1State Key Joint Laboratory of Environmental Simulation and Pollution Control, College of Environmental Sciences and Engineering, Peking University, Beijing, 100871, China
2Leibniz Institute for Tropospheric Research, Permoserstrasse 15, Leipzig 04318, Germany
3Research Center for Advanced Science and Technology, University of Tokyo, Tokyo 153-8904, Japan
*now at: Guangdong Provincial Environmental Monitoring Center, Guangdong, 510045, China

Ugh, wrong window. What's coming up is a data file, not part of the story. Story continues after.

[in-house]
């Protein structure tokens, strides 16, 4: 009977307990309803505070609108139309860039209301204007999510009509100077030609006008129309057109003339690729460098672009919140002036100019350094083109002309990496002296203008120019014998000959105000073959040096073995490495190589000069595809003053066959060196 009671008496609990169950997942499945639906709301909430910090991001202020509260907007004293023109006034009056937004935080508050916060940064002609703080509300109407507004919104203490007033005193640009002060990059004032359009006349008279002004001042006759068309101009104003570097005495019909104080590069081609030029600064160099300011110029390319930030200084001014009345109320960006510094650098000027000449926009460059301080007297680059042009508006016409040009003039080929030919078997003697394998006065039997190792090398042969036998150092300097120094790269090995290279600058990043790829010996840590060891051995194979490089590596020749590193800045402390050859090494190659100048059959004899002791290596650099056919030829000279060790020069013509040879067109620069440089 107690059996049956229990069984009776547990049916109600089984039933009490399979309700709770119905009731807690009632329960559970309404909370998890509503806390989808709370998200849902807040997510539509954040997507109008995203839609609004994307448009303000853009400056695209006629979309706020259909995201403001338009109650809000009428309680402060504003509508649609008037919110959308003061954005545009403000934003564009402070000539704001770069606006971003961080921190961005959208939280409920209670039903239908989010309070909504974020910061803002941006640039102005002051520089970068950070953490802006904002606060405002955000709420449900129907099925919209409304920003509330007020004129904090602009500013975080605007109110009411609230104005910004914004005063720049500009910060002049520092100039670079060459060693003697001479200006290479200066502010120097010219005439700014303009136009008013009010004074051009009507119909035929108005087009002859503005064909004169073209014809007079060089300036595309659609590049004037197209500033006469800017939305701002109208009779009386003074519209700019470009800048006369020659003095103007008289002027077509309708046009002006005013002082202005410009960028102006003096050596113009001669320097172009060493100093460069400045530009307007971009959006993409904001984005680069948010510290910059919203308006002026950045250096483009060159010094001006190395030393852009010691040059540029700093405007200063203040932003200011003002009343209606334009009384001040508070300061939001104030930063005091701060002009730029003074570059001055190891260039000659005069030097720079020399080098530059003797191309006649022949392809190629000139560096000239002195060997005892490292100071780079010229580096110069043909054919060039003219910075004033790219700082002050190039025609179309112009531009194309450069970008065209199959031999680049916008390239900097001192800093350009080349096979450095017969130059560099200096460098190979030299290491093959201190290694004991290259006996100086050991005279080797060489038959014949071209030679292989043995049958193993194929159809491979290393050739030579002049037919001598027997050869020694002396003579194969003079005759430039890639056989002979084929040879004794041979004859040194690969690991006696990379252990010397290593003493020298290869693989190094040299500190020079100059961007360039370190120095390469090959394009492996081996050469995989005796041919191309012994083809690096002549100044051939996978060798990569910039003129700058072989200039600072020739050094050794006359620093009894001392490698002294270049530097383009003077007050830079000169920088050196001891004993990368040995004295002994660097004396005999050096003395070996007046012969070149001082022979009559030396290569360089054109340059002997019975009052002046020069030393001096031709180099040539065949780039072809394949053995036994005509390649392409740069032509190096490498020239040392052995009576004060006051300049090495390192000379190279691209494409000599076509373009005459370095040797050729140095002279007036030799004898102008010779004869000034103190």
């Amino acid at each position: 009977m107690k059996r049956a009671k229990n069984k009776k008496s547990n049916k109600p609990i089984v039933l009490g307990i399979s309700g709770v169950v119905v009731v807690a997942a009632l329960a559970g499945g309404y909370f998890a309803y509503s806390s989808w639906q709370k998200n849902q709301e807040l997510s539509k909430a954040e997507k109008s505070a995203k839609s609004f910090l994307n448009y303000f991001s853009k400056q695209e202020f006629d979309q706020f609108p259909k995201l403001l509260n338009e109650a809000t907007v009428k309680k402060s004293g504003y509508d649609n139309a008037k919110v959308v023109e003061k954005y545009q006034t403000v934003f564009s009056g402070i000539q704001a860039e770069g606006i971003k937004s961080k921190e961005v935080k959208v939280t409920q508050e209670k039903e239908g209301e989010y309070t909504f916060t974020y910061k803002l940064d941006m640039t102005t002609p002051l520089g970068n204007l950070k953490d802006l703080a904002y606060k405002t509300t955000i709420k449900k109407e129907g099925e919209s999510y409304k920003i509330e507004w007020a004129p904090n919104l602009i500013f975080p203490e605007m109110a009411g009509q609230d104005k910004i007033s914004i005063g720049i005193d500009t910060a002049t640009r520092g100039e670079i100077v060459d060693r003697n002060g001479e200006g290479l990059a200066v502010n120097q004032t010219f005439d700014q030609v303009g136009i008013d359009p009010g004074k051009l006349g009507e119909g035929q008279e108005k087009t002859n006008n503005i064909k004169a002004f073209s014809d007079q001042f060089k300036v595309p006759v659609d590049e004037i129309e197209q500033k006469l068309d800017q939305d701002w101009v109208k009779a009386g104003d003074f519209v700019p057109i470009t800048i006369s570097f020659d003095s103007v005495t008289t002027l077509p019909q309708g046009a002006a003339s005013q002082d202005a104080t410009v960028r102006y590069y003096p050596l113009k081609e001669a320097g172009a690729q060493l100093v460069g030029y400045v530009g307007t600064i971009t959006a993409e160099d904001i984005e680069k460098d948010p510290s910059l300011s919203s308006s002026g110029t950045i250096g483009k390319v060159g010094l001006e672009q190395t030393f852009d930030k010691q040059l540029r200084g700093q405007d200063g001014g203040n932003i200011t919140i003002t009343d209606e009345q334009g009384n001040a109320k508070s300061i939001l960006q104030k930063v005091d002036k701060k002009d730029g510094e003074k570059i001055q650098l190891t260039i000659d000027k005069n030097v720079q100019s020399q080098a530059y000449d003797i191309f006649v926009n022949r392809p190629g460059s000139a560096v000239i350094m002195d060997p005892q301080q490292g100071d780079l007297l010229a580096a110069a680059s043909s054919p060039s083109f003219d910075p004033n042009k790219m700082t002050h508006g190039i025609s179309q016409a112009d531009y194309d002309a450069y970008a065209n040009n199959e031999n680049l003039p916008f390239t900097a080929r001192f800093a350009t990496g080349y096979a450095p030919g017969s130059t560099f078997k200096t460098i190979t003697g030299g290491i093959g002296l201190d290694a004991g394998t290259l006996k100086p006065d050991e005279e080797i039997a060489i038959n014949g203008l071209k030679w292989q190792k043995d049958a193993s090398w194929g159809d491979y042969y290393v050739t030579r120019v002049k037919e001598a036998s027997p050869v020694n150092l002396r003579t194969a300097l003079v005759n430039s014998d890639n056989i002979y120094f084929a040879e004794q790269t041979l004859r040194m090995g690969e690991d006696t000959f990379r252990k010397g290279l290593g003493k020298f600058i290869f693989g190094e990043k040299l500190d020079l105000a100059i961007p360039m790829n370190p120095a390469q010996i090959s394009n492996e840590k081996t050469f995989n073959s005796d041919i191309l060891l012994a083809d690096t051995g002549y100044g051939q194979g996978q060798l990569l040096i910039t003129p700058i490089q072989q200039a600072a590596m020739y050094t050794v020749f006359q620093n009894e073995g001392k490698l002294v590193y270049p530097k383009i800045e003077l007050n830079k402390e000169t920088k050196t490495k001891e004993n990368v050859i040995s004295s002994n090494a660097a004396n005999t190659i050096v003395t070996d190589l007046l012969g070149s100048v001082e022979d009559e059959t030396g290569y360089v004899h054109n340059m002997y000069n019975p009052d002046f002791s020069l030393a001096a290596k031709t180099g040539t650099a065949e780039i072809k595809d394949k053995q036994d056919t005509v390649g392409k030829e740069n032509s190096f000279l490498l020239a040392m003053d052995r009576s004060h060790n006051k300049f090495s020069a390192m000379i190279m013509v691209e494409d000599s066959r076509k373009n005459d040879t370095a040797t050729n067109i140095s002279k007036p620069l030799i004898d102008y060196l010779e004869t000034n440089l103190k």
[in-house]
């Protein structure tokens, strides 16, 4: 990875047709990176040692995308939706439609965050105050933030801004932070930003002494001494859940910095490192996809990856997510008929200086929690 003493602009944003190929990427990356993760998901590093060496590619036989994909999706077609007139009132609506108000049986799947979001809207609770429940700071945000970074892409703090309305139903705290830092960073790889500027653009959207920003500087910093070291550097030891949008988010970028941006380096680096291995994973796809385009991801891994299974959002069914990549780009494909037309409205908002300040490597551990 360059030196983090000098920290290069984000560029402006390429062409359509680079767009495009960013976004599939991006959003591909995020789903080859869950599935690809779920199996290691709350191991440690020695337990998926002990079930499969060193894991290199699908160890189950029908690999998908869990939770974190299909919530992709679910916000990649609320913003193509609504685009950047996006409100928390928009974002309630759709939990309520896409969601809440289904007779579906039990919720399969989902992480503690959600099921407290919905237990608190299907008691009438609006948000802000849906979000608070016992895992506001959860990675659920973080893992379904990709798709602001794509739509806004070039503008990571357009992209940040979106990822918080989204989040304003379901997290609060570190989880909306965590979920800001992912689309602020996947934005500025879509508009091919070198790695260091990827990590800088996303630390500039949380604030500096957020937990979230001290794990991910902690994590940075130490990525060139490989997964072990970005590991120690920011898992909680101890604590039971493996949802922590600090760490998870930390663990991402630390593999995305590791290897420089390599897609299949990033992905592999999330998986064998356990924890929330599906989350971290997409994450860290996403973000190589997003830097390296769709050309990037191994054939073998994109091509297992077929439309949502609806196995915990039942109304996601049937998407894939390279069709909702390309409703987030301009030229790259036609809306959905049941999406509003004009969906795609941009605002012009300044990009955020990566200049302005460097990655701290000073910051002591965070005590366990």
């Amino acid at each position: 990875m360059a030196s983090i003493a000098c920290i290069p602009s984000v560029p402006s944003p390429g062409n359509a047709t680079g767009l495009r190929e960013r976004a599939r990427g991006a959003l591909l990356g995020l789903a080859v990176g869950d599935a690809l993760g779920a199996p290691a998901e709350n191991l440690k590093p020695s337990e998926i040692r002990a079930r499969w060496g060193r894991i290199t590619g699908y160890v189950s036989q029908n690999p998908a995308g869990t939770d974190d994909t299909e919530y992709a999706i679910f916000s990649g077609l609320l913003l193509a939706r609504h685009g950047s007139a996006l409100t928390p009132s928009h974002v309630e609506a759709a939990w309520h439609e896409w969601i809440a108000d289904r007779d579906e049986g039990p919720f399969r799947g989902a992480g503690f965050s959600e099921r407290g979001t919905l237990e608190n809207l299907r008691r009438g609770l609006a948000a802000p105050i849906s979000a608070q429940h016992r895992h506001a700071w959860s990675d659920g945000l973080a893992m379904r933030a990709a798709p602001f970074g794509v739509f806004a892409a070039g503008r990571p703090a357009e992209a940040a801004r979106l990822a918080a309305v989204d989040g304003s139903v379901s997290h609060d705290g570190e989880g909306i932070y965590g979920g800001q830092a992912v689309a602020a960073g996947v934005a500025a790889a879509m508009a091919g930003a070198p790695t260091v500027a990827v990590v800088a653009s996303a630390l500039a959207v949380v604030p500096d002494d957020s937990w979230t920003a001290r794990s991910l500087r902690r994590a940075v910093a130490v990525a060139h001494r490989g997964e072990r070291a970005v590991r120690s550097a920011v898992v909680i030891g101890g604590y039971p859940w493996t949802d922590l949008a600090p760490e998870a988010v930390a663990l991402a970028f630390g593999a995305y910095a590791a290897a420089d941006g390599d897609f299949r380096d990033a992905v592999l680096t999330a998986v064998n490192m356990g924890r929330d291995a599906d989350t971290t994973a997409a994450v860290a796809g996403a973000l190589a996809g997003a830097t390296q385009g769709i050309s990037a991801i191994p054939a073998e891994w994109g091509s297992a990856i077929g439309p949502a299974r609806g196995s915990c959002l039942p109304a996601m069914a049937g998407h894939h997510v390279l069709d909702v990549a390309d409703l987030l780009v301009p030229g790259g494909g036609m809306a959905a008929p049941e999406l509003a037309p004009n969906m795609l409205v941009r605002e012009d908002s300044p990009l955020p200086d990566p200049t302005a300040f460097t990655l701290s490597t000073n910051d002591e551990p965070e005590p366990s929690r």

Abstract. In order to characterize the features of particulate pollution in the Pearl River Delta (PRD) in the summer, continuous measurements of particle number size distributions and chemical compositions were simultaneously performed at Guangzhou urban site (GZ) and Back-garden downwind regional site (BG) in July 2006. Particle number concentration from 20 nm to 10 μm at BG was (1.7±0.8)×104 cm−3, about 40% lower than that at GZ, (2.9±1.1)×104 cm−3. The total particle volume concentration at BG was 94±34 μm3 cm−3, similar to that at GZ, 96±43 μm3 cm−3. More 20–100 nm particles, significantly affected by the traffic emissions, were observed at GZ, while 100–660 nm particle number concentrations were similar at both sites as they are more regional. PM2.5 values were similar at GZ (69±43 μg m−3) and BG (69±58 μg m−3) with R2 of 0.71 for the daily average PM2.5 at these two sites, indicating the fine particulate pollution in the PRD region to be regional. Two kinds of pollution episodes, the accumulation pollution episode and the regional transport pollution episode, were observed. Fine particles over 100 nm dominated both number and volume concentrations of total particles during the late periods of these pollution episodes. Accumulation and secondary transformation are the main reasons for the nighttime accumulation pollution episode. SO42−, NO3− accounted for about 60% in 100–660 nm particle mass and PM2.5 increase. When south or southeast wind prevailed in the PRD region, regional transport of pollutants took place. Regional transport contributed about 30% to fine particulate pollution at BG during a regional transport case. Secondary transformation played an important role during regional transport, causing higher increase rates of secondary ions in PM1.0 than other species and shifting the peaks of sulfate and ammonium mass size distributions to larger sizes. SO42−, NO3−, and NH4+ accounted for about 70% and 40% of PM1.0 and PM2.5, respectively.